What is a Clinical Competency Committee? A modified promotions committee Composed of at least three faculty members (can include non-physicians) Evaluates residents/fellows on the Milestones and provides feedback to residents AT LEAST semi-annually Allows for more uniform evaluation of residents/fellows (less individual bias) Recommends either promotion, remediation, or dismissal for each resident/fellow Programs will submit CCC assessments to the ACGME as part of the annual review process © 2013 Accreditation Council for Graduate Medical Education (ACGME)
© 2013 Accreditation Council for Graduate Medical Education Information Current as of December 2, 2013 The NAS Milestone Assessment System Assessments within Program (examples): Direct observations Audit and performance data Multi-source FB Simulation ITExam Judgment and Synthesis: CCC Residents/Fellows Faculty, PDs and others Milestones and EPAs as Guiding Framework and Blueprint ACGME Review Committees Unit of Analysis: Program Institution and Program Milestone Reporting
Program Assessment Formal Program Evaluation Committee established Should be equivalent to the annual review programs are already required to perform Programs are required to show that they are responding to areas of concern identified in the program review and that interventions are having the desired effect © 2013 Accreditation Council for Graduate Medical Education (ACGME)
Milestone Benefits © 2013 Accreditation Council for Graduate Medical Education (ACGME) Program BenefitsResident/Fellow Benefits Provide tools needed to define and assess outcomes Potentially permit true graduated responsibility (proof positive that you are proficient to practice unsupervised) Highlight curriculum inadequacies Provides concrete metrics for evaluation Guide curriculum development No more “nice guy, showed up on time” feedback allowed Allow early identification of under- (and over-) performers Sets concrete expectations for resident progression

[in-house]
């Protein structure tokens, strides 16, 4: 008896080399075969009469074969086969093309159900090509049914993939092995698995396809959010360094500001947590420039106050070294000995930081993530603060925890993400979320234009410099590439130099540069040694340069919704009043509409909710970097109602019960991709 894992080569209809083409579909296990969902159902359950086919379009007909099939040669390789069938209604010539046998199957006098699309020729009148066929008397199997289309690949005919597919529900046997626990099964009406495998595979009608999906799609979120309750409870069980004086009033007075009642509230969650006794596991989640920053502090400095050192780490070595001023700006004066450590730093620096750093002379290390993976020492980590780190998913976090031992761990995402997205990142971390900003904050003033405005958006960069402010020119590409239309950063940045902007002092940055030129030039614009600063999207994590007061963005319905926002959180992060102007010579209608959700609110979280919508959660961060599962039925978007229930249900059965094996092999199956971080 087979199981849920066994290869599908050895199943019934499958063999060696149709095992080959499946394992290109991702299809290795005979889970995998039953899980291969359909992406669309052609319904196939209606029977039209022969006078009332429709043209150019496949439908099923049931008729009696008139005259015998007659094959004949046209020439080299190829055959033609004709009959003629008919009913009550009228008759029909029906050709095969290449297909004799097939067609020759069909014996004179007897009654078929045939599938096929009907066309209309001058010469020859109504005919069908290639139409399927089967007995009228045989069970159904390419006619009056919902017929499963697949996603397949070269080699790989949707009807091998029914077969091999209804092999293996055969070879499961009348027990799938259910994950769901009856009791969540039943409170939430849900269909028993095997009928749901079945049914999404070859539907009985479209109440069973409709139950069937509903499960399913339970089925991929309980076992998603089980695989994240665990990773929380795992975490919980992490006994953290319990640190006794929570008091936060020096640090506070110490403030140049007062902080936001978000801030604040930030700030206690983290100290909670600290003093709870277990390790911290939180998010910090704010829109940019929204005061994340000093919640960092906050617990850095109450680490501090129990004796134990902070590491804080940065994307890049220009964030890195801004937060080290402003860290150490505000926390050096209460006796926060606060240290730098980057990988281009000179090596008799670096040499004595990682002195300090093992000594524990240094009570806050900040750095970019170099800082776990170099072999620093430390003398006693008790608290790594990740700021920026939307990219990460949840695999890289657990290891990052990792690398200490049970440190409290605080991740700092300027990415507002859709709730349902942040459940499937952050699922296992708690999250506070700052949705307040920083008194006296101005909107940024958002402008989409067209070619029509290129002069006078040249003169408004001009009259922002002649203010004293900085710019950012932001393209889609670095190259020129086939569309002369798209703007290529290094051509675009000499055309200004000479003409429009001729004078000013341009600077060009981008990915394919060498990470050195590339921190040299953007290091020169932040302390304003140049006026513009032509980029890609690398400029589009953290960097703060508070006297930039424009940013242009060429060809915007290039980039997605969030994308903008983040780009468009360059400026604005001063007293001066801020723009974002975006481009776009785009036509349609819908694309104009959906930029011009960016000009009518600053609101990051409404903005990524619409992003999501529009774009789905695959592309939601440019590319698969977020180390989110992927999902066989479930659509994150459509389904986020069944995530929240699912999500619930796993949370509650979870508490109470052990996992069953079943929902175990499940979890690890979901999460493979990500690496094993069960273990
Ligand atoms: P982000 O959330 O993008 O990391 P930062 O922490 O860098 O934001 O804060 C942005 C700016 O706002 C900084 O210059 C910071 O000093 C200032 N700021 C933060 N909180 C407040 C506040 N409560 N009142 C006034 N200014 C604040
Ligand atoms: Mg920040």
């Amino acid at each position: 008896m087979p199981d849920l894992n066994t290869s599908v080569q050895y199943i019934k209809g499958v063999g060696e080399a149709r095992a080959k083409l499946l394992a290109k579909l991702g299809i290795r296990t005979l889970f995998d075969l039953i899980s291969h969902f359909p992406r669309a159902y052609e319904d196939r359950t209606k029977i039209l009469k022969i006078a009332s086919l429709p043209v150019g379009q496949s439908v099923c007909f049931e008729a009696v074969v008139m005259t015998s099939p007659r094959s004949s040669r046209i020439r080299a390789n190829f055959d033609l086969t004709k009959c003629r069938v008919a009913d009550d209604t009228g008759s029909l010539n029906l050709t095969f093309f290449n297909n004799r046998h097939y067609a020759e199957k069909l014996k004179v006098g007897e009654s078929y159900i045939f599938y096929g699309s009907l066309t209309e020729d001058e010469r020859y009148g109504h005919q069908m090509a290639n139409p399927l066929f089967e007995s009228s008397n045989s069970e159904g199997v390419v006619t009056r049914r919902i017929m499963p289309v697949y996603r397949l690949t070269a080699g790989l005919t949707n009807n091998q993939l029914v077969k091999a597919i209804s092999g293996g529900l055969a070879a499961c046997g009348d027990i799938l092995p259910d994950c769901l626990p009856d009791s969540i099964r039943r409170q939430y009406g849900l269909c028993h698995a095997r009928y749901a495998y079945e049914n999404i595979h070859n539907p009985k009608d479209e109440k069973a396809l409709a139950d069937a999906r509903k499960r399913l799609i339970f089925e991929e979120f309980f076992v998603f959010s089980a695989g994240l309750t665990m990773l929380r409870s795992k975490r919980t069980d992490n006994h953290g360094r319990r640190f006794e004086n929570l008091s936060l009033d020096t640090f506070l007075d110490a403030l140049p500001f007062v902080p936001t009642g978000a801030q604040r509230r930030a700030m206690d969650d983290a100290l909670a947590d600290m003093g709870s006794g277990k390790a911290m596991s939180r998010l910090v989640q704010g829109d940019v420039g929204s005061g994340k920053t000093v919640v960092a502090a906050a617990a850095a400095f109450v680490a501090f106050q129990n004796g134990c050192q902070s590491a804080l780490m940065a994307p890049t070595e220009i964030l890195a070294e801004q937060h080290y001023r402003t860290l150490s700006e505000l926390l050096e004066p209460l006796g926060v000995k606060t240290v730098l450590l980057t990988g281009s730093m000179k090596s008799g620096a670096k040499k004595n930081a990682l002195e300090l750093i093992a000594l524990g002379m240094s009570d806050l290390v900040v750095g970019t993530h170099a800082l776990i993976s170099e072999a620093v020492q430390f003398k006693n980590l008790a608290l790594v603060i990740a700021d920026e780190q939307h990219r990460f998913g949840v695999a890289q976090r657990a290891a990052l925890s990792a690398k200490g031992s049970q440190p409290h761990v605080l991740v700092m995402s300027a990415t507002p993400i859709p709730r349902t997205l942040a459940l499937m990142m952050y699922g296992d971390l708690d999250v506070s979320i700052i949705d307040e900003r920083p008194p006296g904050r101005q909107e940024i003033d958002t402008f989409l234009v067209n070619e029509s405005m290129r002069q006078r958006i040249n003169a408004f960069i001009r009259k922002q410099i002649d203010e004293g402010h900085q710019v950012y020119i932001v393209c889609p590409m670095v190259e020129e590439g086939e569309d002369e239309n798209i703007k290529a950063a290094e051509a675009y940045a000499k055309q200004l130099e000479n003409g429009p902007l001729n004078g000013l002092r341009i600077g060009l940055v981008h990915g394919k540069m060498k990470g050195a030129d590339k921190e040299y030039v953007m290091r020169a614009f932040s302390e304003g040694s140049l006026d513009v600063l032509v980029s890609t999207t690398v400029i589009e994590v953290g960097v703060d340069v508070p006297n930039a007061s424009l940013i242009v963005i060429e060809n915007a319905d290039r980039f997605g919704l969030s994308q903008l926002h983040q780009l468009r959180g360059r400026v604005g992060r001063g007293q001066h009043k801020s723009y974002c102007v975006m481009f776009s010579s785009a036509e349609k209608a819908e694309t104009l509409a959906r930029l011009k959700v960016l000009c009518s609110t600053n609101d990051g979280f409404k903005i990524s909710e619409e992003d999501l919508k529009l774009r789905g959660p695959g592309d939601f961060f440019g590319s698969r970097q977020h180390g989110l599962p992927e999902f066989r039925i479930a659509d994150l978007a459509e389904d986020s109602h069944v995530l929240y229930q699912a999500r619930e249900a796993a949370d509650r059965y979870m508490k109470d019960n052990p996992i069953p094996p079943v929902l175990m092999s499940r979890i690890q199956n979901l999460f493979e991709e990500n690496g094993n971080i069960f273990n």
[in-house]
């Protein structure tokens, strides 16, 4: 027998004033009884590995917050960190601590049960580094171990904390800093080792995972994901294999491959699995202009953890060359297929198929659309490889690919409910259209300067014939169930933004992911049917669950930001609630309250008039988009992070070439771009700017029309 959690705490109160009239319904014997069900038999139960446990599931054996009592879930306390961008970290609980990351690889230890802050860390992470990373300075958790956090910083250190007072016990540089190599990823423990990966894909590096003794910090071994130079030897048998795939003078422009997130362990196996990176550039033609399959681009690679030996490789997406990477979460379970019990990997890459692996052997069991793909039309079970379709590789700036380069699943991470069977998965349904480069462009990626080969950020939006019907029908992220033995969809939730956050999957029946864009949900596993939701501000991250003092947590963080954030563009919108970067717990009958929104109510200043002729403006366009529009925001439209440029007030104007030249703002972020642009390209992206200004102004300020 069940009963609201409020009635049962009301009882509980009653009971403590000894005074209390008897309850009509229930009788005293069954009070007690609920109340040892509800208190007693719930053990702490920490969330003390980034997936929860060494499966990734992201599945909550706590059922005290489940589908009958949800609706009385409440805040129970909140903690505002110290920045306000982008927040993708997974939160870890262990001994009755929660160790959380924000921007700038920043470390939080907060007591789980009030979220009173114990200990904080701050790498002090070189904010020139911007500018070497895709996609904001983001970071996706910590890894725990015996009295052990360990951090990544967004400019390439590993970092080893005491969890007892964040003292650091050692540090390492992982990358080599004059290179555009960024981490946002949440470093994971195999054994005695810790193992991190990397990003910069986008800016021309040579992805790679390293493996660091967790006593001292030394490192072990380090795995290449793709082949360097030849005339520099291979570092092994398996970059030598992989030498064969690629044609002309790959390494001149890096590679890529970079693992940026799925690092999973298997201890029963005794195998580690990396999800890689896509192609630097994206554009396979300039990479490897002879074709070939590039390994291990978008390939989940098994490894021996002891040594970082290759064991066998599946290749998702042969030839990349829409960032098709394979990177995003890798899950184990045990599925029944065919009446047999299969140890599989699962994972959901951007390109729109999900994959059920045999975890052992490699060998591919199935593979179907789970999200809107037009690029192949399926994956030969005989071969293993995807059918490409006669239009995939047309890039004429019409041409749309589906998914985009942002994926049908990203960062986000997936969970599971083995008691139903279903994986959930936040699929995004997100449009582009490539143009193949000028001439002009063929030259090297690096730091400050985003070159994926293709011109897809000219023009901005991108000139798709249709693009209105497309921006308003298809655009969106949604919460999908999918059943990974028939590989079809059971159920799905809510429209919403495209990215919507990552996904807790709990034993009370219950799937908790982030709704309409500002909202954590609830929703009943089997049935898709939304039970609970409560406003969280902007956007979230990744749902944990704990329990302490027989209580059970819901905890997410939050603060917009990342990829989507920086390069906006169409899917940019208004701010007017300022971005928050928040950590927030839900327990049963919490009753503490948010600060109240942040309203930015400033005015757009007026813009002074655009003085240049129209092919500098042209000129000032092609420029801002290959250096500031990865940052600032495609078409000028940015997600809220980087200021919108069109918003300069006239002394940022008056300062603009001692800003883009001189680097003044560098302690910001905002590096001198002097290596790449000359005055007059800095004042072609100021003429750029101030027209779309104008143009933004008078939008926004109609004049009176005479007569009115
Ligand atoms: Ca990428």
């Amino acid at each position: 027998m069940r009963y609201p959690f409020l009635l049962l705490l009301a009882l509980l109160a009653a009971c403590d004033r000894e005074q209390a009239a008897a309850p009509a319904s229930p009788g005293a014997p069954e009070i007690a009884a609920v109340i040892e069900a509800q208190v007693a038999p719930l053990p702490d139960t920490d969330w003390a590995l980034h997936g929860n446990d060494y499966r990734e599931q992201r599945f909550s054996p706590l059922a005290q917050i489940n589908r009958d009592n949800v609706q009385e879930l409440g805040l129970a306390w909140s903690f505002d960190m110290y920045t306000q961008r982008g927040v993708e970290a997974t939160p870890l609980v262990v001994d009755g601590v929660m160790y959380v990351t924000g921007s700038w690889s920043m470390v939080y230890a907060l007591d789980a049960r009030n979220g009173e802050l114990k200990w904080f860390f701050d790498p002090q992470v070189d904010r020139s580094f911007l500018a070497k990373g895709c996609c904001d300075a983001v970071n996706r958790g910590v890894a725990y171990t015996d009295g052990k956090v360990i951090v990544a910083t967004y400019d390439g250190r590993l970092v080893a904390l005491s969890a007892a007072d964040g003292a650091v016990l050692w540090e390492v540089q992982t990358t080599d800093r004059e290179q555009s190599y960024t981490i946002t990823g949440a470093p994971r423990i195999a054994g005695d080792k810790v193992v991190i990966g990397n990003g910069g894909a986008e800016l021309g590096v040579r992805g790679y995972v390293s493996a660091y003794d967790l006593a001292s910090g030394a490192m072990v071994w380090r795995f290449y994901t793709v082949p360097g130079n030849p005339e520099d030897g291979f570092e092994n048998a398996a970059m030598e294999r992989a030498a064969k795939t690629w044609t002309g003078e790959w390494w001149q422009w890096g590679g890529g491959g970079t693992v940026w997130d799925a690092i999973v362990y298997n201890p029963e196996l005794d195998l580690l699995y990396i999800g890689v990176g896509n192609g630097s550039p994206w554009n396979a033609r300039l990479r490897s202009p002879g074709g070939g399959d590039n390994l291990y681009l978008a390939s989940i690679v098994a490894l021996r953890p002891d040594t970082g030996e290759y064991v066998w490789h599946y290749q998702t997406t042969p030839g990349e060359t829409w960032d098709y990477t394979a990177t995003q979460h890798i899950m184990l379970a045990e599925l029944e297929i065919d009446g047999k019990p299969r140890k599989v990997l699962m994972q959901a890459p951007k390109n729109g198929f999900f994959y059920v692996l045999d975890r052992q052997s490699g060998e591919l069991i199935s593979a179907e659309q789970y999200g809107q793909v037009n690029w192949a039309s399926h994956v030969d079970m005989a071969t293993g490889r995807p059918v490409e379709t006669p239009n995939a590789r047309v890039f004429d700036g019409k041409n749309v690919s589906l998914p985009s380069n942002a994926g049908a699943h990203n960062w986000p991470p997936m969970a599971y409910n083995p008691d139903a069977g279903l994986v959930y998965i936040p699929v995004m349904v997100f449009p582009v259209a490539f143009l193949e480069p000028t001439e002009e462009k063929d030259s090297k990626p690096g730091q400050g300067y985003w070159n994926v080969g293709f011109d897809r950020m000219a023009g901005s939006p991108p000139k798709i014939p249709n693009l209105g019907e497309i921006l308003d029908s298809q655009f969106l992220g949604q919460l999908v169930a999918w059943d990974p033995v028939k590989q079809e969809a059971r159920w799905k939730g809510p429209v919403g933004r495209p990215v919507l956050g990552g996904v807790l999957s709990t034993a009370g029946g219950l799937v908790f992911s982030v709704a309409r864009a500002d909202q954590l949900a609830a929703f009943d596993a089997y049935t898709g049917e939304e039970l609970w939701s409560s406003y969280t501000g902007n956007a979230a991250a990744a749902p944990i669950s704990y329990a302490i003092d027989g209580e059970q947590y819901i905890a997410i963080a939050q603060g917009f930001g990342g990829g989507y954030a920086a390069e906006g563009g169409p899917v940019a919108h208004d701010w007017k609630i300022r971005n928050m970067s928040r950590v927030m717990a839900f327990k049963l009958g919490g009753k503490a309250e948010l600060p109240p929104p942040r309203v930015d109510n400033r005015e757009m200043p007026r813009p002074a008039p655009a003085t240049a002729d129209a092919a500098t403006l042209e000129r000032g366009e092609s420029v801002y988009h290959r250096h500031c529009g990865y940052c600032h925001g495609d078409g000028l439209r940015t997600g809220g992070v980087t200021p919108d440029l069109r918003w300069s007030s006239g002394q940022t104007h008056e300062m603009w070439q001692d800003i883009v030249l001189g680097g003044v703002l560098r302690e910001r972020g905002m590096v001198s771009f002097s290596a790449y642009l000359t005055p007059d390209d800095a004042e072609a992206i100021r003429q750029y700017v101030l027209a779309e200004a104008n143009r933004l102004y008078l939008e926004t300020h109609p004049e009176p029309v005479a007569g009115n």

Can Milestones Hurt Me? They are not graduation requirements They are not “one size fits all” They are not a means of holding you in residency/fellowship because you are not at Level 4 in all areas The determination of competency to practice and board eligibility remains the purview of your program director They are not a means of graduating early because you achieve Level 4 in all areas – each specialty board will have to grapple with this issue as programs gain experience with using them © 2013 Accreditation Council for Graduate Medical Education (ACGME)
In Summary A focus on outcomes benefits everyone (patients, programs, and residents/fellows) The NAS should permit innovation while ensuring that graduating residents/fellows can provide effective, independent patient care The CLER program adds an institutional dimension that focuses on establishing a humanistic educational environment – it is not an additional accreditation wicket Many names are changing, but they have foundations in the current accreditation system © 2013 Accreditation Council for Graduate Medical Education (ACGME)
In Summary The Milestones are not perfect - they will require revision as programs gain experience using them The Milestones are not absolute benchmarks that determine if and when you graduate The Milestones should lead to better understanding of what is expected of you (and when it is expected) and improve the feedback you receive This is a good thing! © 2013 Accreditation Council for Graduate Medical Education (ACGME)
Suggested References 1. A Goroll, C Sirio, FD Duffy, RF LeBlond, P Alguire, TA Blackwell, WE Rodak, and TJ Nasca, for the Residency Review Committee for Internal Medicine. A New Model for Accreditation of Residency Programs in Internal Medicine. Ann Intern Med. 2004;140:902-909. 2. TJ Nasca, I Philibert, TP Brigham, TC Flynn. The Next GME Accreditation System: Rationale and Benefits. NEJM. 2012; 366(11):1051-1056. 3. TJ Nasca, SH Day, ES Amis, for the ACGME Duty Hour Task Force. Sounding Board: The New Recommendations on Duty Hours from the ACGME Task Force. NEJM. 2010; 362(25): e3(1-6). 4. TJ Nasca, KB Weiss, JP Bagian, and TP Brigham. The Accreditation System After the “Next Accreditation System”. Academic Medicine. 2014; 89(1):1-3. 30 © 2013 Accreditation Council for Graduate Medical Education (ACGME)
Information current as of December 2, 2013 ©2013 Accreditation Council for Graduate Medical Education (ACGME) Milestones.
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Comparison: Traditional vs. Outcome Project Evaluative Processes Craig McClure, MD Educational Outcomes Service Group University of Arizona December 2004.
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Program Director Best Practices: Initial Survey Results University of Utah GME Annual Program Director Retreat Susan Stroud, MD Sonja Van Hala, MD, MPH,